Shareholders of public firms engaged in Reverse Merger gain from such transactions. As we have seen before, generally Reverse Merger transactions are structured as an acquisition by a public firm of all the shares in or assets and business operations of a private firm. As consideration, the former pays for the acquisition by issuing a large quantity of new shares with voting rights in the company to the owners of the latter. The consideration shares may be supplemented by other forms of consideration, which include cash, stock options, convertible notes and earn-outs (e.g., performance shares) The decision to opt for Reverse Merger as opposed to traditional methods of going public with an initial public offering offer different benefits and costs to different class of stakeholders such as management of the private entity, the private shareholders and the shareholders of the combined, post-transaction corporation. These shareholders include both the “promoters” who hold the vast majority of shares as well as the “bystanders” who control only a tiny slice of the entity in Reverse Merger transactions. Promoters and bystanders would not be implicated in an IPO, since the private company would issue shares directly to the public in such a transaction, rendering a shell unnecessary. Recognizing that the benefits and risks of Reverse Mergers impact various groups differently, the study addresses each functional party individually below.
Private shareholders face certain pre and post-transaction costs in taking a private company public. Reverse Mergers and IPOs are both dilutive, meaning that each pre-transaction interest or share will be a smaller piece of the post transaction pie (regardless of whether the pie grows). In Reverse Mergers, the promoter may retain 2% to 8% of the equity and a portion of the equity also remains in the hands of bystanders, the larger the portions that go to promoters and bystanders, the smaller the amount of equity that will be held by the pre-transaction private shareholders. In IPOs, the issuance of new shares to the public makes IPOs fundamentally dilutive. Since prior shareholders do not receive pro-rata portions of the new equity, their positions are diluted accordingly. Shareholders should consider the relative costs and benefits that flow to them in IPOs vis-A-vis Reverse Mergers. Either transaction will result in increased information disclosure, more liquidity, and dilution.2Reverse Mergers are touted as being less expensive and involving less time. Although generally ignored by promoters, the costs in Reverse Mergers exceed the actual outlays to purchase the public shell and to hire advisors to the transaction, as a portion of the equity stays on the table for the promoters and bystanders. In order to fairly weigh the net benefits to shareholders of pursuing a Reverse Merger versus an IPO, one would have to compare, for both transaction types, the relative value of the pre-transaction equity to the post-transaction equity held by pre-transaction shareholders.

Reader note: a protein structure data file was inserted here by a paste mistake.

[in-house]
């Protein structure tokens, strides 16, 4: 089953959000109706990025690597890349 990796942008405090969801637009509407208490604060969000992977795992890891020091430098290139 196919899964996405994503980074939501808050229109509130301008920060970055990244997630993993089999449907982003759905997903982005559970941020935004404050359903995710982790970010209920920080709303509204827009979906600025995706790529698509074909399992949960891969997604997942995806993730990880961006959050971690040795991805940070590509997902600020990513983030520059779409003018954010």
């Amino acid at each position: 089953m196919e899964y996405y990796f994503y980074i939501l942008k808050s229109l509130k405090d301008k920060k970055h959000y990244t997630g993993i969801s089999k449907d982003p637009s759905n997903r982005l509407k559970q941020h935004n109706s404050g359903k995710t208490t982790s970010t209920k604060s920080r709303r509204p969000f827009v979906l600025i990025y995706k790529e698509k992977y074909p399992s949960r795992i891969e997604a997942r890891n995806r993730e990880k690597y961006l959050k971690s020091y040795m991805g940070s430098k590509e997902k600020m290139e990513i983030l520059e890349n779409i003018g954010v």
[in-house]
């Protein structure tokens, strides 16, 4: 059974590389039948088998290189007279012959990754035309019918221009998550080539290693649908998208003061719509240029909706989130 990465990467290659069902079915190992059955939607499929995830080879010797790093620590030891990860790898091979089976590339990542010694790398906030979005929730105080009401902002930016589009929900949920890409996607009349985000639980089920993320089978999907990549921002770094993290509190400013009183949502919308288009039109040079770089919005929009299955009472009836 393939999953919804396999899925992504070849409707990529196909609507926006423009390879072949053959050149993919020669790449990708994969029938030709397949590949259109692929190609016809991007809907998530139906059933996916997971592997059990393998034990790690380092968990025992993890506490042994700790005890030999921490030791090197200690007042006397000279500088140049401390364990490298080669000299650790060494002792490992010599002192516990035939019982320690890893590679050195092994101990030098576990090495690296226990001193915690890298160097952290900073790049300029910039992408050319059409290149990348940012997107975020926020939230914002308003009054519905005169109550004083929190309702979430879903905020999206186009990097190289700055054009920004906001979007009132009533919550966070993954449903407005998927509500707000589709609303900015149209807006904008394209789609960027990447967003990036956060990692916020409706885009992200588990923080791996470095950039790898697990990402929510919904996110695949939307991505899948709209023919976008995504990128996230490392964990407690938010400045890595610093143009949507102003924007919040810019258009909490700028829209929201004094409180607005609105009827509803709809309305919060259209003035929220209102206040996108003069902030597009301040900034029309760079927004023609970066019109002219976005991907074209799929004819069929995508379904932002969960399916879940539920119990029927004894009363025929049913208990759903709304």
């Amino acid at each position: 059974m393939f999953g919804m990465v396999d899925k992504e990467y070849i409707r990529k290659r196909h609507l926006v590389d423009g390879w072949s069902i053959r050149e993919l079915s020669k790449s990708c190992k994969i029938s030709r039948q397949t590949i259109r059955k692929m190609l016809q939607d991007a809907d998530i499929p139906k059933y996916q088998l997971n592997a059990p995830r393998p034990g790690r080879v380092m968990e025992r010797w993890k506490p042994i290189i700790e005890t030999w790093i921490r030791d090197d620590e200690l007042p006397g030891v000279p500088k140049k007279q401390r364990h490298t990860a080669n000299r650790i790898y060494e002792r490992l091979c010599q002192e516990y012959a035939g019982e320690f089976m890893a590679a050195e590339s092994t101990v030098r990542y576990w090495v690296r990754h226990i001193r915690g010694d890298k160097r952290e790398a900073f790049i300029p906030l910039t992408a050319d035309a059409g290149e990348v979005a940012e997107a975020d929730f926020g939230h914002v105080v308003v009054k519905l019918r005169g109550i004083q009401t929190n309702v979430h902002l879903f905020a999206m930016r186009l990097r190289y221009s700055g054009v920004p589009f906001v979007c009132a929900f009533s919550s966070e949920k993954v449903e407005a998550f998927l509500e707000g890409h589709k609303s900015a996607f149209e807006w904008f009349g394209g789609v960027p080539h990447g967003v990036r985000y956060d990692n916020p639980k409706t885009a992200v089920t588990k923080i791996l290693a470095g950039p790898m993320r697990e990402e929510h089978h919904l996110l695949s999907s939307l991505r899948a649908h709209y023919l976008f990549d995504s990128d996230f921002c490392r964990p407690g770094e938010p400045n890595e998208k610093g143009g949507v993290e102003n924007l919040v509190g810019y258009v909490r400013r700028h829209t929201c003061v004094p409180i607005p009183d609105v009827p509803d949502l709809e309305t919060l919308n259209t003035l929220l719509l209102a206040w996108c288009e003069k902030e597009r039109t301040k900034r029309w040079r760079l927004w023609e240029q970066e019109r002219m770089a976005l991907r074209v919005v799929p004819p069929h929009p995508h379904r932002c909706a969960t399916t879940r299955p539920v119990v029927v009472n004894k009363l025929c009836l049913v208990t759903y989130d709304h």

Shareholders of the public shell entity may be categorized as promoters and bystanders, promoters. They have good incentives to engage in Reverse Mergers. They also control a stable of shell companies reserved for that purpose. Bystanders, on the other hand, most likely have never closed out a position in an operating public company that is wrapping up its affairs sending the company’s common stock to a virtual zero prices. At this stage, Promoters receive cash fees for their financial advisory services related to the transaction as well as a small slice of the equity in the post-transaction combined entity. And Bystander hold the same small amount of common stock in the public shell both before and after the transaction, receive an economic benefit only through their equity position. Since they have no out-of-pocket costs related to the deal (indeed they are unlikely to even know of the deal in advance). Interestingly, they only experience the upside of the increase in value of their equity after the shell acquires assets and operations through the Reverse Merger.
Reverse Mergers are intriguing because of their low cost and the short processing duration therefore, they are attractive to small firms, and in addition, it enables firms which are otherwise not ready for the market to go public. Firms not ready for an IPO might not have the infrastructure to withstand the pressures of public listing such as regular audits and increased disclosure requirements and are more likely to fail soon after they go public. RMs provides a platform wherein, small firms can stand to become public.
A company with poor performance, relatively small turnover and short history, prefers Reverse Mergers compared to IPOs. However, the same can be avoided when the shell companies are subjected to a careful examination coupled with a clean transaction.
The vast majority of IPOs are underwritten by an investment bank and the issuing firm depends largely upon the underwriter to guide them through the process. The investment bank prices the offering allocates it to potential investors and maintains price support in the aftermarket period. The underwriter support for IPOs and the absence of an underwriter in RMs are manifested in the higher survival rates of IPO firms as compared with reverse merged firms. Because of which Reverse Mergers have higher short-term stock returns, higher volatility, lower trading liquidity, and lower institutional ownership as compared to traditional IPOs.
Unlike an IPO, market conditions have a low impact on determining the timing of a Reverse Merger. Lower cost due to lower investment banking fees and lower professional fees, Lower market discount (IPOs typically require 10-20% discount at offering), the potential for liquidity to existing shareholders. While these are certainly attractive merits, owners and management teams must carefully consider whether the private company is prepared for a public investor base.
Seeing the importance Reverse Mergers are getting in recent years, it is clear that in the time to come, it would become one of the most preferred methods of public listing all over the world. Both developed and developing countries are realizing that reducing time and cost are the best ways for companies to gain a competitive advantage over their competitors, all the more highlighting the importance of such methods which serve both the objectives comprehensively. All in all, a country with a good corporate law with greater control and more credible auditing agencies is the best place where the benefits of Reverse mergers can be enjoyed to the fullest